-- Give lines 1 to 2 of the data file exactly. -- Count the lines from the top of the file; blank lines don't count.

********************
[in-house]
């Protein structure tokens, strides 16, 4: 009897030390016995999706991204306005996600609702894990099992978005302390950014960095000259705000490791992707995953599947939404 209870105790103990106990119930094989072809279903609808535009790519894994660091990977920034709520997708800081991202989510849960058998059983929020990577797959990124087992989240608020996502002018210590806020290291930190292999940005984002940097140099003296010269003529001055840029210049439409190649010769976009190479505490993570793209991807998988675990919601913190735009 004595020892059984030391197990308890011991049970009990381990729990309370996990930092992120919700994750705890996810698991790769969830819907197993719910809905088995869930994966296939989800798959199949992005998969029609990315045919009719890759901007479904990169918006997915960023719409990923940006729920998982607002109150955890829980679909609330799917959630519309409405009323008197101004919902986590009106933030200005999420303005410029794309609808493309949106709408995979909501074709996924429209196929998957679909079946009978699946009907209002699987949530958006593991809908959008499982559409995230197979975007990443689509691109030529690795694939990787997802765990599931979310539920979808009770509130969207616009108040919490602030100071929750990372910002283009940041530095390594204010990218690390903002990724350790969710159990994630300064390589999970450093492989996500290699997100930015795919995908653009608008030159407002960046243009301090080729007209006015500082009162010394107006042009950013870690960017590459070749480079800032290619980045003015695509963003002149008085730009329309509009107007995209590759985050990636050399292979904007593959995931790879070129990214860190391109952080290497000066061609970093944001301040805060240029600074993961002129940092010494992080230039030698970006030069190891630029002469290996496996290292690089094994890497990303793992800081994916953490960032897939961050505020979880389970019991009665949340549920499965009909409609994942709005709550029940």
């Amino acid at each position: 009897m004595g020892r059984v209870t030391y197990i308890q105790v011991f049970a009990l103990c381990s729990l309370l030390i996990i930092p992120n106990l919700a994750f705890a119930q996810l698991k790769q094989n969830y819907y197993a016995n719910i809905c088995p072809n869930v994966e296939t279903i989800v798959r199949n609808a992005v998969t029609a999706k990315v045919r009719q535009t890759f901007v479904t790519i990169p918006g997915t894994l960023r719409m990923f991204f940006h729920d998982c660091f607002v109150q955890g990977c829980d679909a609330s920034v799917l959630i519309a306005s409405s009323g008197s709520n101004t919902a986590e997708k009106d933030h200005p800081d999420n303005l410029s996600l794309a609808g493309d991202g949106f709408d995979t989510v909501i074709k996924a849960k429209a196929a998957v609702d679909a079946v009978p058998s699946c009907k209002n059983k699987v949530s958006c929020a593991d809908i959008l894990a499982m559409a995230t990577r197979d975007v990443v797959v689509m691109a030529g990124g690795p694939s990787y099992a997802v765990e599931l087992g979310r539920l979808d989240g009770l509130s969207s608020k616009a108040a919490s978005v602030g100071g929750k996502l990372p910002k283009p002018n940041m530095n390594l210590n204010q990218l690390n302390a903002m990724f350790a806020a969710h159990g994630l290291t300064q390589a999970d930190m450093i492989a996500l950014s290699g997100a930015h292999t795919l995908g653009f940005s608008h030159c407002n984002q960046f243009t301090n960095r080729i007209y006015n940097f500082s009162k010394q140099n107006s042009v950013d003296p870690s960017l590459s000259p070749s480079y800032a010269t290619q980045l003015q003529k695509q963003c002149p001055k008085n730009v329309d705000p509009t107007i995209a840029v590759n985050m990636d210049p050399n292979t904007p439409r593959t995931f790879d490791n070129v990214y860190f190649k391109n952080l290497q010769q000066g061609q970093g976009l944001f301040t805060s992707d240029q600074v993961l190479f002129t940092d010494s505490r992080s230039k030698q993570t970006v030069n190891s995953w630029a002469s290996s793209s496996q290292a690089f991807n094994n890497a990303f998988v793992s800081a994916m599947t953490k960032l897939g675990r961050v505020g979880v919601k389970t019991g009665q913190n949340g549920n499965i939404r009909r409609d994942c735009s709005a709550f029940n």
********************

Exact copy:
[in-house]
């Protein structure tokens, strides 16, 4: 009897030390016995999706991204306005996600609702894990099992978005302390950014960095000259705000490791992707995953599947939404 209870105790103990106990119930094989072809279903609808535009790519894994660091990977920034709520997708800081991202989510849960058998059983929020990577797959990124087992989240608020996502002018210590806020290291930190292999940005984002940097140099003296010269003529001055840029210049439409190649010769976009190479505490993570793209991807998988675990919601913190735009 004595020892059984030391197990308890011991049970009990381990729990309370996990930092992120919700994750705890996810698991790769969830819907197993719910809905088995869930994966296939989800798959199949992005998969029609990315045919009719890759901007479904990169918006997915960023719409990923940006729920998982607002109150955890829980679909609330799917959630519309409405009323008197101004919902986590009106933030200005999420303005410029794309609808493309949106709408995979909501074709996924429209196929998957679909079946009978699946009907209002699987949530958006593991809908959008499982559409995230197979975007990443689509691109030529690795694939990787997802765990599931979310539920979808009770509130969207616009108040919490602030100071929750990372910002283009940041530095390594204010990218690390903002990724350790969710159990994630300064390589999970450093492989996500290699997100930015795919995908653009608008030159407002960046243009301090080729007209006015500082009162010394107006042009950013870690960017590459070749480079800032290619980045003015695509963003002149008085730009329309509009107007995209590759985050990636050399292979904007593959995931790879070129990214860190391109952080290497000066061609970093944001301040805060240029600074993961002129940092010494992080230039030698970006030069190891630029002469290996496996290292690089094994890497990303793992800081994916953490960032897939961050505020979880389970019991009665949340549920499965009909409609994942709005709550029940």